Scientists initially estimated that 60 to 70 percent of a population would have to acquire resistance to Covid-19 in order for herd immunity to take effect, a threshold that has been revised upwards since the start of the year with 80 to 85 percent quoted in some cases. The Delta variant has changed the fight against Covid-19 significantly, making the race towards full vaccination increasingly urgent but also harder. Israel and the United States initially led the way, according to Our World in Data, though other countries have now overtaken them. As studies have suggested that the efficacy of vaccines could wane faster than expected, early adopters seem especially at risk right now.
The UAE is one of the countries which has had sustained success at vaccinating its population. The country vaccinated 88.4 percent of its people fully while Singapore even reached 91.9 percent coverage. China vaccinated 74.5 percent. In the United States, not even 60 percent of the population has been fully vaccinated, with Brazil, among others, recently surpassing the country's vaccination rate. The EU average vaccination rate now stands at 66.7 percent. Austria, where large protests against a general vaccine mandate took place over the weekend, is still below that at 64.4 percent of the population fully vaccinated.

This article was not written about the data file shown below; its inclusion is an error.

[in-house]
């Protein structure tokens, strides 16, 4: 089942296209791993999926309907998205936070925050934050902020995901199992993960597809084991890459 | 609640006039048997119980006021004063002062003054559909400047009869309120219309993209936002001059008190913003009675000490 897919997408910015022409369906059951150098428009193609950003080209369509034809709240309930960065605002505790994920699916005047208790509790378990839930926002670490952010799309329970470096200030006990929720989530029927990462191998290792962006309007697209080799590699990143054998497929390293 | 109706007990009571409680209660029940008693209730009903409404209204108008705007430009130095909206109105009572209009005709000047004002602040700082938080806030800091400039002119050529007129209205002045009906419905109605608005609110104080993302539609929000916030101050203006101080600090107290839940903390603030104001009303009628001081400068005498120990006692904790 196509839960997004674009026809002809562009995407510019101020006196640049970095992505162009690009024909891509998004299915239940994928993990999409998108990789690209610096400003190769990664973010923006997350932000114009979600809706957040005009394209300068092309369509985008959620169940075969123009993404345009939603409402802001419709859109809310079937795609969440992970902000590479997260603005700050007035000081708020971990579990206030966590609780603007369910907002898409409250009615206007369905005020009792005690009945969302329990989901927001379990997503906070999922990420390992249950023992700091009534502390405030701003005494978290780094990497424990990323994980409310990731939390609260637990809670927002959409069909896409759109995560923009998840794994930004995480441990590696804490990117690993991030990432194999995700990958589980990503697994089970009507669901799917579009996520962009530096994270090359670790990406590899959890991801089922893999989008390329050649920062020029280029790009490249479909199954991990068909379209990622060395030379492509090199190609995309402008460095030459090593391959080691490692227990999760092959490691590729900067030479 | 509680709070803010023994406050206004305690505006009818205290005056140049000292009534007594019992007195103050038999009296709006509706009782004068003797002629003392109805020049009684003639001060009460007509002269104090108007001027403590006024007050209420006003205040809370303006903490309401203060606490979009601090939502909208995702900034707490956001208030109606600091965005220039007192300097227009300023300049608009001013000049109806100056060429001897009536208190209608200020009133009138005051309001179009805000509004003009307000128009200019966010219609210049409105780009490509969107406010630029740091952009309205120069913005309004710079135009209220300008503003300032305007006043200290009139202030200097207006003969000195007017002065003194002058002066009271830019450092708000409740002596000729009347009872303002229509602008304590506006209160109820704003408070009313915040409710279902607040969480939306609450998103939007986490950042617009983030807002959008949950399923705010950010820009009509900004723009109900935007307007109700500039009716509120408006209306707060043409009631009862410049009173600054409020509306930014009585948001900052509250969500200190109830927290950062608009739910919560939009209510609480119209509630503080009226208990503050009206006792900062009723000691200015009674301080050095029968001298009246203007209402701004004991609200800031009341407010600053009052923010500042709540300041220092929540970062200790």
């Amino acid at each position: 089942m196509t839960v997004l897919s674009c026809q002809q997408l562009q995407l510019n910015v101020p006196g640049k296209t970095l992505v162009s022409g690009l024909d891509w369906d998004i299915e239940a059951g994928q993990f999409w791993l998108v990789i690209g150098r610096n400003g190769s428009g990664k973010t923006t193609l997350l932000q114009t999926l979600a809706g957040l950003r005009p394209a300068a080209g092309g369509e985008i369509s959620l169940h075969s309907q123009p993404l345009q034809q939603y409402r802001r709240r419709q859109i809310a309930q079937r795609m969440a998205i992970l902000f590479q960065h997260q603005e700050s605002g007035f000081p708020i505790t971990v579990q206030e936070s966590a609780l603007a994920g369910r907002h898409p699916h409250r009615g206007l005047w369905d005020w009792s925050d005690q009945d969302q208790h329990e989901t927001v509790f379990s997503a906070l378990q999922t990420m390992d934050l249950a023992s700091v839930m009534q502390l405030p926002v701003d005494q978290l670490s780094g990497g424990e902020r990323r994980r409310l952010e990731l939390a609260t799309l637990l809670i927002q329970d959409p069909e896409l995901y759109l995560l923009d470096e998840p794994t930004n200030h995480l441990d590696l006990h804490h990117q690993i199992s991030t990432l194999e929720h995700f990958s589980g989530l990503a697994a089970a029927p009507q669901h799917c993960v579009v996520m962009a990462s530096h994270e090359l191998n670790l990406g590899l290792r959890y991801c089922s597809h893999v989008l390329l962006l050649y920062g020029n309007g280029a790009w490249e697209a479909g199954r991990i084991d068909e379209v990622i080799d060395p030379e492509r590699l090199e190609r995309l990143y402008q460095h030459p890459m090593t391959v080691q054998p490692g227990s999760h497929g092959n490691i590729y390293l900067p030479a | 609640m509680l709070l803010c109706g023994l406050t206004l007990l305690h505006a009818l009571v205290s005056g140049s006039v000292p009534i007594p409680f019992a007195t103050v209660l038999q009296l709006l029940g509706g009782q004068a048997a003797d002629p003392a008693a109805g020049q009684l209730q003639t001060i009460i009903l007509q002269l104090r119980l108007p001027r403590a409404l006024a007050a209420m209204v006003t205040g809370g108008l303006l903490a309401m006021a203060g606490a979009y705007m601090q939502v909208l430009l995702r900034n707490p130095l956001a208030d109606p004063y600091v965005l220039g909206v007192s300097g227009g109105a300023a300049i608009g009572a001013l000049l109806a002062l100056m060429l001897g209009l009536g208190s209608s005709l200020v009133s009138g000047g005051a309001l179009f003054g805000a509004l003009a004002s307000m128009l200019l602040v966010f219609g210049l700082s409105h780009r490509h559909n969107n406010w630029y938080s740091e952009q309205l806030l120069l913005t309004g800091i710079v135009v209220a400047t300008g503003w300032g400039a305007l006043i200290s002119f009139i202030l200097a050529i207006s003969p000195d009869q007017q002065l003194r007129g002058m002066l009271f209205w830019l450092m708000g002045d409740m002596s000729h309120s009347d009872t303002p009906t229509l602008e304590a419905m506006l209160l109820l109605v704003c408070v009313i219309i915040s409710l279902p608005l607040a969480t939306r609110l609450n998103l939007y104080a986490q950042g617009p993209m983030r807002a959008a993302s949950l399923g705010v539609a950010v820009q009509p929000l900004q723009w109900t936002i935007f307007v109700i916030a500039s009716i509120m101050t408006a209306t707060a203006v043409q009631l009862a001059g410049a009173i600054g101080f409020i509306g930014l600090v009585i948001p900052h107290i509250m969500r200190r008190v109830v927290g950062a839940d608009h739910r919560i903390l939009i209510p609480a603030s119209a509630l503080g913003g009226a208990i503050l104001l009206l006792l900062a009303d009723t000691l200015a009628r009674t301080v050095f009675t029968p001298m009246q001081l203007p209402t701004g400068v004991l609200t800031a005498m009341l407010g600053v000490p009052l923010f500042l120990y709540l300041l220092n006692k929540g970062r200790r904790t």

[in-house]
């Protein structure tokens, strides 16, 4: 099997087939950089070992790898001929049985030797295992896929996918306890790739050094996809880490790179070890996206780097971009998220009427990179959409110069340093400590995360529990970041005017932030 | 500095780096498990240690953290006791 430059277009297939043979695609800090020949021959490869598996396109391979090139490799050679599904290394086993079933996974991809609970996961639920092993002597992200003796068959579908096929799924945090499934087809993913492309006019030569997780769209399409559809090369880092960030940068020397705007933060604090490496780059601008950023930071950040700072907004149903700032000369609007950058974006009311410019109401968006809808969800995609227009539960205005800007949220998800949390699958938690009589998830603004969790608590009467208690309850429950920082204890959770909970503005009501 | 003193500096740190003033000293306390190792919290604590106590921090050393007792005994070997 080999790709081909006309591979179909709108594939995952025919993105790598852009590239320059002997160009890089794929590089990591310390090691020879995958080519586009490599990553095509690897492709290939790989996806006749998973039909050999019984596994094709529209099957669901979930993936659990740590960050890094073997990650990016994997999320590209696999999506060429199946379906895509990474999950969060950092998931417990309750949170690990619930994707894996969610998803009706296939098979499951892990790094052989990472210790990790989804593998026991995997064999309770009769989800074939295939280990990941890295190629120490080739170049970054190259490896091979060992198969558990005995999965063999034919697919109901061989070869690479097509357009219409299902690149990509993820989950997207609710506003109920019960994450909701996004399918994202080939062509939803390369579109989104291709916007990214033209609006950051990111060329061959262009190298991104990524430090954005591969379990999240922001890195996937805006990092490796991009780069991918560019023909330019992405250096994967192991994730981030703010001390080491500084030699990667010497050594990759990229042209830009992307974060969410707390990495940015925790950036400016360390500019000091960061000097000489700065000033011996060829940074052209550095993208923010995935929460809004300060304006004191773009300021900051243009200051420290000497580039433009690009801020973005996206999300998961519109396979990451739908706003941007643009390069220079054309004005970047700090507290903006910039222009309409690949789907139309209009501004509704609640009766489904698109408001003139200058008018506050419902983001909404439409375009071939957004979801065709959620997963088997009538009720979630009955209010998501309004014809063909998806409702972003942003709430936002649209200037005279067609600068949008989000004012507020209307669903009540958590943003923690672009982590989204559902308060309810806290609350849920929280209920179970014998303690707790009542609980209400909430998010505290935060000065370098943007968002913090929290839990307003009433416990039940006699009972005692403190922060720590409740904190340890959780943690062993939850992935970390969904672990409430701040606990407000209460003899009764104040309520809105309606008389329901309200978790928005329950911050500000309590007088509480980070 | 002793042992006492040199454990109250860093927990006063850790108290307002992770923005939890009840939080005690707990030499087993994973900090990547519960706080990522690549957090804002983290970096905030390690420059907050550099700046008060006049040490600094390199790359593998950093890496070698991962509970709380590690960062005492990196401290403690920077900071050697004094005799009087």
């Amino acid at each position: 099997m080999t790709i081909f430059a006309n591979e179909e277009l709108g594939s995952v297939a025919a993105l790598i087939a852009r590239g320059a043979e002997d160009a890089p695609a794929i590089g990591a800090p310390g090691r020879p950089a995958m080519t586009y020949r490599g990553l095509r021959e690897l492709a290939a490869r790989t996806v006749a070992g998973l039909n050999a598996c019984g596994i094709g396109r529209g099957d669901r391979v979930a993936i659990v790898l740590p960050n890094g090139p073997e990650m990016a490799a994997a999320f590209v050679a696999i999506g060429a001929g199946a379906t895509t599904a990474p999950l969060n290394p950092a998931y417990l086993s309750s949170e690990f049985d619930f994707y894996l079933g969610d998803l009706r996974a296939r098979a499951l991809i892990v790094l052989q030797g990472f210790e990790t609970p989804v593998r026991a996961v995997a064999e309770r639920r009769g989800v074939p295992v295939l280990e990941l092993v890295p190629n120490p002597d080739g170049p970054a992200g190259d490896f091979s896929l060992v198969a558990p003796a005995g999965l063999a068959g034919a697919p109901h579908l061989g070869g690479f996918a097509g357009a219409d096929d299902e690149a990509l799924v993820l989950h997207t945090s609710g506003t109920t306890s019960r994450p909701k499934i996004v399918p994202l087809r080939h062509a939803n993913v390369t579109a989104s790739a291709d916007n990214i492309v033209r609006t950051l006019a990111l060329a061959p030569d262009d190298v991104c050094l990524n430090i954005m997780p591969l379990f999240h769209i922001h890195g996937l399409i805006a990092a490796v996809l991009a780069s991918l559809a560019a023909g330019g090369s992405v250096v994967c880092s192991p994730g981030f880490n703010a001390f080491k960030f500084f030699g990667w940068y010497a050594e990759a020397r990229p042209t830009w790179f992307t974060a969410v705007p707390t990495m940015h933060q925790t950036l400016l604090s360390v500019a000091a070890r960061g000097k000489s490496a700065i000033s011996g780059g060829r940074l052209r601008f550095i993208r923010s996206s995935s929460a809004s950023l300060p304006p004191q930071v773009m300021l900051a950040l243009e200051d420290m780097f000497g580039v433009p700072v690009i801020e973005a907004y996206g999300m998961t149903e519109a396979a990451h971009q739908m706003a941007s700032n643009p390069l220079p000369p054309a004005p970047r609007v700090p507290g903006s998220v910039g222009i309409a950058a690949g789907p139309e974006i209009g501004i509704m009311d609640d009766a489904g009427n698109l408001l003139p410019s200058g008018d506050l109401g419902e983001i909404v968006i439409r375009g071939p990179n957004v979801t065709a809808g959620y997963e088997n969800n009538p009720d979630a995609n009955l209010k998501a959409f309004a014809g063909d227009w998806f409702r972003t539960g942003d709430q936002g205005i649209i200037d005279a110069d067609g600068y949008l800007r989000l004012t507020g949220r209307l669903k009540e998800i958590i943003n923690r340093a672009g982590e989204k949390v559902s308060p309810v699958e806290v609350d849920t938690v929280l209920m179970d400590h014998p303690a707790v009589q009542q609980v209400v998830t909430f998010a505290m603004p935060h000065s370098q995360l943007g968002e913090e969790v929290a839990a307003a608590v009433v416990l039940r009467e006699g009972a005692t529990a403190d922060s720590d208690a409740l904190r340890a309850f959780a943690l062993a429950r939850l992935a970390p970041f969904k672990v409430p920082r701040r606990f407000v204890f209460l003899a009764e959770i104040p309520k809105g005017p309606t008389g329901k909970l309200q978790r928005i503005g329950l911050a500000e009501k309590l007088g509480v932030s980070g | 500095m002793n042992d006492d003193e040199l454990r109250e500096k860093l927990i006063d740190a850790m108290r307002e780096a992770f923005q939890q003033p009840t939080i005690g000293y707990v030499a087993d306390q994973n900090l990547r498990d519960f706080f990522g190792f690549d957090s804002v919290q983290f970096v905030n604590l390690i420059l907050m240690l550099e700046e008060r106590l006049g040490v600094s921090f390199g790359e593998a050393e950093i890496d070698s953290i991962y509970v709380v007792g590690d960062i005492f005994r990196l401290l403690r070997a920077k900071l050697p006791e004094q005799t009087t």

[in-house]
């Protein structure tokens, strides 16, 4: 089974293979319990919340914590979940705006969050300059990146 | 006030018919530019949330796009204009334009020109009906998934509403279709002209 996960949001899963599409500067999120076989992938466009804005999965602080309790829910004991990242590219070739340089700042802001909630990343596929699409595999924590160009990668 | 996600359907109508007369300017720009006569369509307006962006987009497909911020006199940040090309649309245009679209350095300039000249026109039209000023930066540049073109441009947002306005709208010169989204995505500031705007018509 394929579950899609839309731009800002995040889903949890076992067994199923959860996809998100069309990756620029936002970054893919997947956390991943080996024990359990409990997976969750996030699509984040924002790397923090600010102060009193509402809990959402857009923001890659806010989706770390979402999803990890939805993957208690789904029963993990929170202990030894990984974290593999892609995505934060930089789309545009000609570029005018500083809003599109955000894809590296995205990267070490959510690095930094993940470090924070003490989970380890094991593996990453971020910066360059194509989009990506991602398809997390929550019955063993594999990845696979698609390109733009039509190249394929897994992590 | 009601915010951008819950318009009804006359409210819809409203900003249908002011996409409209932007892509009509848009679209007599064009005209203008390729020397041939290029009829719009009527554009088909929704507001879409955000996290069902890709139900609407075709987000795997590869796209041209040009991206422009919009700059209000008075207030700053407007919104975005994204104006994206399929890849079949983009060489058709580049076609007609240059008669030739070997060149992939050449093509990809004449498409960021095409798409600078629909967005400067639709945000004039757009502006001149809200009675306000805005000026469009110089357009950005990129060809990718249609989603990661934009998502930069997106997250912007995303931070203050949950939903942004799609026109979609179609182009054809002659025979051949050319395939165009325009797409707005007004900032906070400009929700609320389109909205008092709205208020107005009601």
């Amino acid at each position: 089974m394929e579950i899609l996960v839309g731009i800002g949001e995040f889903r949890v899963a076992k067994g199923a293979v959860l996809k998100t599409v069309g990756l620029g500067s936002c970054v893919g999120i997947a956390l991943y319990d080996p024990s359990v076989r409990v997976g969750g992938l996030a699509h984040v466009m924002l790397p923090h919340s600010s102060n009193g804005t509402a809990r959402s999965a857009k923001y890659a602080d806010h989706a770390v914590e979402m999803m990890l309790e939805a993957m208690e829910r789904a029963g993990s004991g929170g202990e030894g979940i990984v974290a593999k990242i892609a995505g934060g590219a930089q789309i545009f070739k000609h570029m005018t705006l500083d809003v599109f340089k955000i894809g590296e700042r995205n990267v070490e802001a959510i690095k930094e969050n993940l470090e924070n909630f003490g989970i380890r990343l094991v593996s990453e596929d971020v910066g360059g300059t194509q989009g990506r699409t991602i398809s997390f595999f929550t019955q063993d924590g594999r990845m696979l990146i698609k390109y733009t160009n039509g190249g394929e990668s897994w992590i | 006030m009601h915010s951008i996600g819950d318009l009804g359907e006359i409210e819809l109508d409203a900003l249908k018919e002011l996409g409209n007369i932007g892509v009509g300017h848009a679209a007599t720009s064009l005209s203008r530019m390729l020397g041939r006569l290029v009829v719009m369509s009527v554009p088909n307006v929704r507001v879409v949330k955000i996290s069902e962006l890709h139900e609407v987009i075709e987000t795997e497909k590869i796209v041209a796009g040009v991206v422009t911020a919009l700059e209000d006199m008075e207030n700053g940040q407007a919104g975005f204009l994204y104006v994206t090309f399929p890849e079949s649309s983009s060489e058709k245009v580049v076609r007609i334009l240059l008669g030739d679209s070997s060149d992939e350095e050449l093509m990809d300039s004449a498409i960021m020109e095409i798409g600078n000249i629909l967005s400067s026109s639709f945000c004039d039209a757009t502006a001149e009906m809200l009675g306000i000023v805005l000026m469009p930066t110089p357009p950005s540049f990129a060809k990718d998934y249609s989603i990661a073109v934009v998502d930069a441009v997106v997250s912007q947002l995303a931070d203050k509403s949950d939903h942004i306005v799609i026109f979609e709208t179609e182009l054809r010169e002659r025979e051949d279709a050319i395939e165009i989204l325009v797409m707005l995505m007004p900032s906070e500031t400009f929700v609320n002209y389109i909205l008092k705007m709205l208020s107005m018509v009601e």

Vaccinations in Russia are still only progressing slowly and have reached 36.7 percent of the population which is fully vaccinated and 43.5 percent who have received at least one dose. Nigeria's share of the fully vaccinated population stands at just 1.6 percent and is emblematic of Africa's lack of vaccine doses.
Full vaccination refers to all doses prescribed by the respective vaccination protocol, with data only available for countries reporting the breakdown of their doses.